oyster shell middens
We are talking about numbers of oysters at an almost inconceivable scale: there is an Oyster Shell Beach in Hong Kong, Oyster Bays in both New York and New South Wales, Oyster Creek in New Jersey, Oyster Point in San Francisco, Oyster Cove on Vancouver Island, Oyster Bed in Prince Edward Island. There is an Oyster, Virginia.
Oyster middens can be miles wide: two kinds, the discards of oyster-eating peoples, and natural banks of oyster shells on beaches. According to Kaitlin Pomerantz, the erosion of empty shells releases calcium into the water needed to build new oyster shells, plus providing a foothold and a habitat for new oysters.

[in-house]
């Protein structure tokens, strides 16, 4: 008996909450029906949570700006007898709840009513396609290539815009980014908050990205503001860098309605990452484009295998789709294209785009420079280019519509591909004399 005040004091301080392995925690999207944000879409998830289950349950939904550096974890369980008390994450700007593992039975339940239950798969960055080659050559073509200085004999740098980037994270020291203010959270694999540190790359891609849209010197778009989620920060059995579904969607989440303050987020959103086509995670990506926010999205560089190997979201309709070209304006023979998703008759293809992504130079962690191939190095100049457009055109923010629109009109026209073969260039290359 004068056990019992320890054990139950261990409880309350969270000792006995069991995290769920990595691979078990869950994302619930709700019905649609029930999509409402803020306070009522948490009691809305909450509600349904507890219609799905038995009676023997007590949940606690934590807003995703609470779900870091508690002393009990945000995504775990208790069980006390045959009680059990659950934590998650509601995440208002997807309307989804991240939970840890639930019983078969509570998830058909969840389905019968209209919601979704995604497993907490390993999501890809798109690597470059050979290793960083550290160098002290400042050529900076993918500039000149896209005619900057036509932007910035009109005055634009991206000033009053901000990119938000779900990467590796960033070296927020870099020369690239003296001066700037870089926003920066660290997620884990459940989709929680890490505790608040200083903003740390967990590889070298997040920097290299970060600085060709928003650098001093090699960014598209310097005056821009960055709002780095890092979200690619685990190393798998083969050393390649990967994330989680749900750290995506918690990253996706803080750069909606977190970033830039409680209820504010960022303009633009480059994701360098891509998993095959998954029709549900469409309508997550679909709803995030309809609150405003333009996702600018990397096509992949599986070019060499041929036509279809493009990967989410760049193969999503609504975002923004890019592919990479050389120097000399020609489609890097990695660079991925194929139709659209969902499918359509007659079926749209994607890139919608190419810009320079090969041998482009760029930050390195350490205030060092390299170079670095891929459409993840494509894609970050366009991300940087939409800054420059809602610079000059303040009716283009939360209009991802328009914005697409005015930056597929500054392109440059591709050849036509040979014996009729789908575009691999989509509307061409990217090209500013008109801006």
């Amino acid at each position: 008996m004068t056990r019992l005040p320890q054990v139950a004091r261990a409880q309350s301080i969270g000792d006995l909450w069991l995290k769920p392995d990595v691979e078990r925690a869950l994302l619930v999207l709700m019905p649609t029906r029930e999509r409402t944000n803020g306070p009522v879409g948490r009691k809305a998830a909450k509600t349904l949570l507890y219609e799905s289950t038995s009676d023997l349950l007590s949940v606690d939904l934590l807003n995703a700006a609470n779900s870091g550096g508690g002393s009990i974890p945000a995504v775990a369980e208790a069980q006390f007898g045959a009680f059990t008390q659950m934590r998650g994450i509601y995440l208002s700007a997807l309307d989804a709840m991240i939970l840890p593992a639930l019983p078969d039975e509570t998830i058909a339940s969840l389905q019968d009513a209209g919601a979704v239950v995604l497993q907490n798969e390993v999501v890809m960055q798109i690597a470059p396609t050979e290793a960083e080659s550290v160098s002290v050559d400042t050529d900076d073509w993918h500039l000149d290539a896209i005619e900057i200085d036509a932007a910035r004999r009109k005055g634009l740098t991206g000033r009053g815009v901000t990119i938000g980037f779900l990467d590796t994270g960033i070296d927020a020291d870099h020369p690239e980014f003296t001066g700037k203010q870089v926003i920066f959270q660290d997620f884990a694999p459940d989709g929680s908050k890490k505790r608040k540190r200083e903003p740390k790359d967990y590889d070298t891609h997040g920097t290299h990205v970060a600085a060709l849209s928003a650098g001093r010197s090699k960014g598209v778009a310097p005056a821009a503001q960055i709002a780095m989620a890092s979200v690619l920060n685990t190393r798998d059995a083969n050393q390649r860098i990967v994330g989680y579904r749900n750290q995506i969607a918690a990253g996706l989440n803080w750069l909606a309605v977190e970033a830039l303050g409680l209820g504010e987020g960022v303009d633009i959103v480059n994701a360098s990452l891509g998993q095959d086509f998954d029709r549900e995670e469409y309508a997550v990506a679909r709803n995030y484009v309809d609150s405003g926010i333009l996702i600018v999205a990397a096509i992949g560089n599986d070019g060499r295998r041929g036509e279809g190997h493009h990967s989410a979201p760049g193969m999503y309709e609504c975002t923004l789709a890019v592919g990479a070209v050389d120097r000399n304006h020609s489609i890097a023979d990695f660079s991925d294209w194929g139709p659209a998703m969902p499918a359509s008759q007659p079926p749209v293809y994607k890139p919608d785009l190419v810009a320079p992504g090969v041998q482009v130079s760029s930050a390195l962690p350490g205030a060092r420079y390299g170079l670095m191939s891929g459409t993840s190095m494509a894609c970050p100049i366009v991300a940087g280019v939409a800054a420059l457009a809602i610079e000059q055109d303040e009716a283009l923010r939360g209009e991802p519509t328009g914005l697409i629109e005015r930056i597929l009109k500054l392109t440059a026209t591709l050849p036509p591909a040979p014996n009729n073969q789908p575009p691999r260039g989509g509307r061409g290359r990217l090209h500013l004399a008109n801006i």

However, tons of oyster shells were used as road beds in the early twentieth century; more tons were ground up for chicken feed and agricultural use. It is a similar story to the mountains of buffalo bones photographed beside the CPR line in Saskatchewan in the 1890s: destination, fertiliser. Oysters are under threat from over harvesting and the removal of habitat. So, nothing new then.
Pomerantz has built a monument, Hidden Midden, for Chesapeake Bay (between Maryland and Virginia), not quite as tidy as the drawing above, but better: it is topped by a slab of asphalt road that registers the destruction of oyster middens, and offers a footfall for occupation, not for oysters unfortunately given that it is in a sculpture garden, but for other kinds of life.